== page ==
An Interim Economic Comparison of Thinning Treatments in a High Site Quality Red Pine Plantation
Harvesting costs for seven thinning treatments applied to a highly productive (site index 81 at base age 50) red pine stand (age 22) were calculated using machine productivity rates developed for loblolly pine. The economic value of each treatment 10 years after the initial thinning was determined using the calculated harvesting costs and current product prices. Plots thinned to 60 ft² ba/ac, 30% height, and 120 ft² ba/ac treatments had the highest returns regardless of whether pulpwood or pulpwood and sawtimber markets were used to determine returns. The superior economic returns from the 30% and 120 ft² treatments reflected the higher overall product yields from these thinning strategies. However, the 60 ft² treatment, which had the second lowest merchantable cubic-foot yields in the study, had returns similar to the higher yielding treatments. This was due to: (1) larger early returns from the initial heavy thinnings in the 60 ft² treatment, and (2) the decreased harvesting costs related to increased stand diameter growth of the heavier thinned treatment. North. J. Appl. For. 5:211-215, Sept. 1988.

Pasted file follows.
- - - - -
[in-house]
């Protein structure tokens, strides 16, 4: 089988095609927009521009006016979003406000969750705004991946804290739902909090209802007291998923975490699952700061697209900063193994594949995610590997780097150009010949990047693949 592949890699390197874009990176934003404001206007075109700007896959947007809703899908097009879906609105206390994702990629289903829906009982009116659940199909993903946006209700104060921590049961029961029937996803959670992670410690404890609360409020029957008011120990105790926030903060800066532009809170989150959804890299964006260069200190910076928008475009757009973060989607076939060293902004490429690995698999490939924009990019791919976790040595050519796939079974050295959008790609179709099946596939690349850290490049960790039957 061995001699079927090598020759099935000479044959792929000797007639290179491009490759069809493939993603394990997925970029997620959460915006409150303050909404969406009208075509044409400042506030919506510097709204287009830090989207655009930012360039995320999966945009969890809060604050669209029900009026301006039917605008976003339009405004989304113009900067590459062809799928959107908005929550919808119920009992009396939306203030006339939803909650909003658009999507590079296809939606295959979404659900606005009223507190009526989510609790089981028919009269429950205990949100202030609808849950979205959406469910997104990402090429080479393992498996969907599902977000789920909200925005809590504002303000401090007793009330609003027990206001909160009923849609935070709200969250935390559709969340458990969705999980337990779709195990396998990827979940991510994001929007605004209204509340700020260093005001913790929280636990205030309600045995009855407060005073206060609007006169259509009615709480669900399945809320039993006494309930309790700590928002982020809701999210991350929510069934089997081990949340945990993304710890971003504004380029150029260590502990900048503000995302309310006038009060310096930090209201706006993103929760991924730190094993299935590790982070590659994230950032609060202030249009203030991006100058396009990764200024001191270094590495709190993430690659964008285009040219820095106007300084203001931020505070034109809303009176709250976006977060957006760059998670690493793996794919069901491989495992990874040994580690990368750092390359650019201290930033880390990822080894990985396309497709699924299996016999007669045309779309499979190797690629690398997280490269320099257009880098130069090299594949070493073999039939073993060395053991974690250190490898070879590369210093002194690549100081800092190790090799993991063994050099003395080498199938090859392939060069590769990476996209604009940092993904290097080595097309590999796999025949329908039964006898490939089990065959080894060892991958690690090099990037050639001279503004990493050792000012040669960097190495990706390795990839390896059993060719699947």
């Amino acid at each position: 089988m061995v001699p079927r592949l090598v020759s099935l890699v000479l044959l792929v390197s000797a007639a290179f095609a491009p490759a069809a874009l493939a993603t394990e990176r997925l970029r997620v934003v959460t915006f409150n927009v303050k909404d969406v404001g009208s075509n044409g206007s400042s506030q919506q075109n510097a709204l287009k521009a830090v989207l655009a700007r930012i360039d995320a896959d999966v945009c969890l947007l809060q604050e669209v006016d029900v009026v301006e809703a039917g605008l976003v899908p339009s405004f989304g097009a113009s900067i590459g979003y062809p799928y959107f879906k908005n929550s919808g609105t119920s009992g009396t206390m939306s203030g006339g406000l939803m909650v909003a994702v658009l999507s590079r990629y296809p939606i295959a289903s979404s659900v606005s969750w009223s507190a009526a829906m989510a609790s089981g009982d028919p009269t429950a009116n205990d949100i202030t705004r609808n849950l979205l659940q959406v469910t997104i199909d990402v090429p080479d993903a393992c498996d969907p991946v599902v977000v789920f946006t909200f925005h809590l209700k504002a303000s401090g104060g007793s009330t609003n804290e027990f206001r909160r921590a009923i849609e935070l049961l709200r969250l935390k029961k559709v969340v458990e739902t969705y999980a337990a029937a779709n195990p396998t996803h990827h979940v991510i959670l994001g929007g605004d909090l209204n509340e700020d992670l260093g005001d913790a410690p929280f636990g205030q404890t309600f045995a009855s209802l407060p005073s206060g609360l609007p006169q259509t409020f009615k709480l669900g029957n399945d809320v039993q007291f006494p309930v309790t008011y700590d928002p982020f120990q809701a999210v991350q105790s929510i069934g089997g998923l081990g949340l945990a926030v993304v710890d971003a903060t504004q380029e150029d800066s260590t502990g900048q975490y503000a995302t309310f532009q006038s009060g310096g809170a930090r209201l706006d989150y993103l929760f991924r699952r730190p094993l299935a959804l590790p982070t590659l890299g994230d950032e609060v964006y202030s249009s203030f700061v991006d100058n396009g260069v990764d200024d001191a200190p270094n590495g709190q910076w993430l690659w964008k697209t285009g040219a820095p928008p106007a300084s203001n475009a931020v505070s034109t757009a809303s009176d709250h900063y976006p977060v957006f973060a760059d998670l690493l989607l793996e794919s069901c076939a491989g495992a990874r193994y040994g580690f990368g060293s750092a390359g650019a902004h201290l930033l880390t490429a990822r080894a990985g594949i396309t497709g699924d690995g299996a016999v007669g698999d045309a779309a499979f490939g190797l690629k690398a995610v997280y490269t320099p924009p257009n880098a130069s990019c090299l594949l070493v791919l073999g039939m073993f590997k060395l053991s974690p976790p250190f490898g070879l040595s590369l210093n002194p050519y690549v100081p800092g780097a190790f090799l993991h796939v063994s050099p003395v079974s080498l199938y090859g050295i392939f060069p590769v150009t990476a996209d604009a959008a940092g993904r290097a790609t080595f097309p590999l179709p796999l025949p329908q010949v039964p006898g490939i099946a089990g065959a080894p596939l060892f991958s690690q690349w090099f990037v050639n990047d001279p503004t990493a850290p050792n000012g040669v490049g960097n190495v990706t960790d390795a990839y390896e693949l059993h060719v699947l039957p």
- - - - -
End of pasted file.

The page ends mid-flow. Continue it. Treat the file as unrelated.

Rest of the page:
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Document Type: Journal Article
Affiliations: School of Forestry and Wood Products, Michigan Technological University, Houghton, MI 49931
Publication date: 1988-09-01
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- Each regional journal of applied forestry focuses on research, practice, and techniques targeted to foresters and allied professionals in specific regions of the United States and Canada. The Northern Journal of Applied Forestry covers northeastern, midwestern, and boreal forests in the United States and Canada.
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